Fill without scanning entire width of shape

I tried searching, but maybe I don’t know the correct term to search for. I was wondering if it is possible to fill shapes, without scanning across the entire width or a shape or image. As an example, burning a circle, with a wide perimeter, it will fill, but it only needs to burn a thin amount around the perimeter of the circle, but scans across the whole width each pass. I feel it would speed things up considerably if it could just scan the part it needs to fill, all the way around. Kinda like how a 3D printer would print an empty cylinder.

I’m using a custom built 2020 extrusion frame with a NEJE 30(7.5)watt laser head driven by GRBL-ESP32, and Lightburn 0.9.24.

Have you seen Offset Fill? Also look at some of the settings in the Advanced section of your layer.

1 Like

Thank you! I’m at work right now but will check that out when I get home. Is that a Lightburn function?

yes, LightBurn is what is generating the GCode your GRBL firmware is using to move the machine. Try the Export GCode option in the File menu and look at the text file it saves. That’s GCode. LightBurn is also what’s called a GCode “sender” as it will stream the GCode to your laser when you hit the RUN button.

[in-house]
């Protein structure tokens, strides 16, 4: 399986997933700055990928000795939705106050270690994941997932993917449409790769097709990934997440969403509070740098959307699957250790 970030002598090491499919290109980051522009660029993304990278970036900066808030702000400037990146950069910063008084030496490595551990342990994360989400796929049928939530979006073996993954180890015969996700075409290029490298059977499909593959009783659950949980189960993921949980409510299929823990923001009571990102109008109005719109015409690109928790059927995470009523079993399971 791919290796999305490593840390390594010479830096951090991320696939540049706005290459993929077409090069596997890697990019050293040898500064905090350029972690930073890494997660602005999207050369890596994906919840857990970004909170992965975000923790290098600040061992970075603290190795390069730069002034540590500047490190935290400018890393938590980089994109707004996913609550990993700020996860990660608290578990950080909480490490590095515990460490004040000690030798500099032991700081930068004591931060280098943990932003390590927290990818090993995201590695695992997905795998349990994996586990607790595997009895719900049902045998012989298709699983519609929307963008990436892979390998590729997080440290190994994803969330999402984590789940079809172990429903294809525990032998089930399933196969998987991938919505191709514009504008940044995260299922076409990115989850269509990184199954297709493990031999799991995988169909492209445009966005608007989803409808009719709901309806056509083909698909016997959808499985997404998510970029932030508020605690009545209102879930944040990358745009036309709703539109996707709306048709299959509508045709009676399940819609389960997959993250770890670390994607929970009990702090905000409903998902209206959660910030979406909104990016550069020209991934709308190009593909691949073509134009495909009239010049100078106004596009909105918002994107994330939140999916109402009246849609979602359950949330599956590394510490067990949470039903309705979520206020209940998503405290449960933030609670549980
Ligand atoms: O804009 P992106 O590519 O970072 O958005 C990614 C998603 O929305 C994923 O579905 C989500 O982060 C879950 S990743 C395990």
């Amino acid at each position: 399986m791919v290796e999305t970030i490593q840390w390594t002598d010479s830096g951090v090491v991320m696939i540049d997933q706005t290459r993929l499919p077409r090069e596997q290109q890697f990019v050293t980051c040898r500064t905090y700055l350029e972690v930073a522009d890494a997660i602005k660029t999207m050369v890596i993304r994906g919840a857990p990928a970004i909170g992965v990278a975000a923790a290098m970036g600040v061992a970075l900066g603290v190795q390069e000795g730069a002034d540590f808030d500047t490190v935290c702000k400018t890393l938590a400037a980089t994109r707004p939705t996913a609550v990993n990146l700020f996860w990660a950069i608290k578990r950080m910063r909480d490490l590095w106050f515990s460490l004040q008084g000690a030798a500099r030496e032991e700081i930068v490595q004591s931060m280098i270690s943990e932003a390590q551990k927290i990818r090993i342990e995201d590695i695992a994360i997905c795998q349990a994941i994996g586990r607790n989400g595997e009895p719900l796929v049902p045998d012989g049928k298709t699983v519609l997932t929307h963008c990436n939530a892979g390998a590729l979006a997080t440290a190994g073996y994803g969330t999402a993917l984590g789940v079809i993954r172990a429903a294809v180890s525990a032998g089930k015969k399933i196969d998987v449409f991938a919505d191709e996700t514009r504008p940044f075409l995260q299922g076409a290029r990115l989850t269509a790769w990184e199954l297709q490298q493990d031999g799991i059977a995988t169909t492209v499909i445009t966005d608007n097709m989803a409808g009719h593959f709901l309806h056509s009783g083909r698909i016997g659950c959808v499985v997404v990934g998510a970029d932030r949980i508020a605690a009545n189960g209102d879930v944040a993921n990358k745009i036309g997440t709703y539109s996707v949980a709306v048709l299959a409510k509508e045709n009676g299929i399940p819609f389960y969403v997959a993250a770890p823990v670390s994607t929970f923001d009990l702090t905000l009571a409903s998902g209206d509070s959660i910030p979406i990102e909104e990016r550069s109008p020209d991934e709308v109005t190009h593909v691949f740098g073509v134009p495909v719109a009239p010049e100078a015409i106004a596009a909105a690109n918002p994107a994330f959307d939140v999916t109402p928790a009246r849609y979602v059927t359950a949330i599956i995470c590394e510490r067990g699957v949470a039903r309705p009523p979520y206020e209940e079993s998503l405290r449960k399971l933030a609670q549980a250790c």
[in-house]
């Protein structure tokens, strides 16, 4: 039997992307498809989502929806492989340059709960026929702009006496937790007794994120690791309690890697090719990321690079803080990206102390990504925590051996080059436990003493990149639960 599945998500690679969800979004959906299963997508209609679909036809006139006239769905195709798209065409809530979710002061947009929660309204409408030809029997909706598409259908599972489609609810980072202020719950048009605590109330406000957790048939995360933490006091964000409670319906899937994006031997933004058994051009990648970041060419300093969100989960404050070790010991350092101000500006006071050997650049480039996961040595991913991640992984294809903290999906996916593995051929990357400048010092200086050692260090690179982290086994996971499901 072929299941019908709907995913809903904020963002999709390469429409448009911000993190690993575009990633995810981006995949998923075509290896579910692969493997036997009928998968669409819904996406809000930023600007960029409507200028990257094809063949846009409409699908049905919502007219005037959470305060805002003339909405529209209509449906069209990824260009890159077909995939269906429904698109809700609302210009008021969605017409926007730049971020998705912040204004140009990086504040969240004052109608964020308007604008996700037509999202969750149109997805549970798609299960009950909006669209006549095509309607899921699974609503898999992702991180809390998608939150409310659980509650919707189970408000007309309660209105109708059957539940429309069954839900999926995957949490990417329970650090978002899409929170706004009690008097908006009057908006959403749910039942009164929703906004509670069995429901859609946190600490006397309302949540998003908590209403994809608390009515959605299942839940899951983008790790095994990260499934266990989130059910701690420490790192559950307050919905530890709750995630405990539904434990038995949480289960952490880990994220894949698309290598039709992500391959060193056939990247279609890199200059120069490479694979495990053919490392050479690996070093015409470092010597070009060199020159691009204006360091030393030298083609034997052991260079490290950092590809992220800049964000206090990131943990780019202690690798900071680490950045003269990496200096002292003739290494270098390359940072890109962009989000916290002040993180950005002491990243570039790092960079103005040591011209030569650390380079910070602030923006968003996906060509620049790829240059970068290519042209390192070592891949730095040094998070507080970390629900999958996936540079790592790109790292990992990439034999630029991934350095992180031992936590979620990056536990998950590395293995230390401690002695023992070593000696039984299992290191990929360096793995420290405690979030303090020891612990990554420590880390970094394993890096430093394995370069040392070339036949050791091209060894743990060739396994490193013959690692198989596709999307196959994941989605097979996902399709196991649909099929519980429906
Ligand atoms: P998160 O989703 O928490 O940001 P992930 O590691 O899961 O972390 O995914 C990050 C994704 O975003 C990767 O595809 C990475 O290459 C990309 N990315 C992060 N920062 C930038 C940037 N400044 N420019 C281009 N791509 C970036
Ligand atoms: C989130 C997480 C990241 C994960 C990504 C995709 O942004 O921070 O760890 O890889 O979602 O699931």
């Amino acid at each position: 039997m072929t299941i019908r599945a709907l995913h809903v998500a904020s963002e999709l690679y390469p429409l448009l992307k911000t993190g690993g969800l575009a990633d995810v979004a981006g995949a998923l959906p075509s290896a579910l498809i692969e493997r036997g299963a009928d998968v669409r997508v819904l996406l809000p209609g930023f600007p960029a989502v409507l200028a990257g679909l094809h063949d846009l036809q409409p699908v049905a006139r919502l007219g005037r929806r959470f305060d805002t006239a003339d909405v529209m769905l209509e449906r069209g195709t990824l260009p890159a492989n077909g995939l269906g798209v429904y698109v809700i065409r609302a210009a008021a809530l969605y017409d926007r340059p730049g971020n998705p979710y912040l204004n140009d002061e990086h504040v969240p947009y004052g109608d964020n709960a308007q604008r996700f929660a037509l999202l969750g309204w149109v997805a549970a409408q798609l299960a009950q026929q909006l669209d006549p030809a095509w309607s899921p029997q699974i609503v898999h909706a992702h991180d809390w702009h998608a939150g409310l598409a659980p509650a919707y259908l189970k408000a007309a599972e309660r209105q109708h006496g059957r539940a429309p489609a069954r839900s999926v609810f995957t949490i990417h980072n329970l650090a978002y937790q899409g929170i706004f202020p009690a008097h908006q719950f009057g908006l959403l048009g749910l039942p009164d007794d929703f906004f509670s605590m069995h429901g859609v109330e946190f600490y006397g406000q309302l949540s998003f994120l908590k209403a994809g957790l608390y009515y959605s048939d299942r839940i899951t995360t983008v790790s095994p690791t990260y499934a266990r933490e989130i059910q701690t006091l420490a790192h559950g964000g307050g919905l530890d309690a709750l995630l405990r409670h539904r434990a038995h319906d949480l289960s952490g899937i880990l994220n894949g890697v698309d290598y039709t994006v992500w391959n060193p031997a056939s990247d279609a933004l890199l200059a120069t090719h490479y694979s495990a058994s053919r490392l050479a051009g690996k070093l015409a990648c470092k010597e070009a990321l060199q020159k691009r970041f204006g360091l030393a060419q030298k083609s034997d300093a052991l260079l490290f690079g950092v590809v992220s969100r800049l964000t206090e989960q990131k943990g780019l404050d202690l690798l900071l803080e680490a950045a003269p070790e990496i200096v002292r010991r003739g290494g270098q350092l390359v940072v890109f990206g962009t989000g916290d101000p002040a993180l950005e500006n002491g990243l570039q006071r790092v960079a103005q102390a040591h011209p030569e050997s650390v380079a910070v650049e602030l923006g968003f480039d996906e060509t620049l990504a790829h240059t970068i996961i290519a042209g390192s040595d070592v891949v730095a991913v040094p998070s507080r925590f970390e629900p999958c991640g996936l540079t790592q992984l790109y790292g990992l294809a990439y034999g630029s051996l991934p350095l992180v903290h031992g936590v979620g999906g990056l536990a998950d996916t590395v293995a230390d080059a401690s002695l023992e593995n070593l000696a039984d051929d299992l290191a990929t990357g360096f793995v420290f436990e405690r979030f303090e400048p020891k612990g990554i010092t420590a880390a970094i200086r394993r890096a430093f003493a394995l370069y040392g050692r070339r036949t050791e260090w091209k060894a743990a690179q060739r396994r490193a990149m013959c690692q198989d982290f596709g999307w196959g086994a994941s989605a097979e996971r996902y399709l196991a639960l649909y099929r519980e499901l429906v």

1 Like

I understand all of that, I was more asking if the “Offset Fill” was a drop-down or bullet option somewhere in Lightburn.

EDIT: Found it. “Mode” Drop down. (I’m not busy here at work anyway :sweat_smile:)

Thank you again for pointing me in the right direction. I’ll try it when I get home.

It is in the same drop-down menu for layers settings where you selected Line, Fill, Fill+line.

1 Like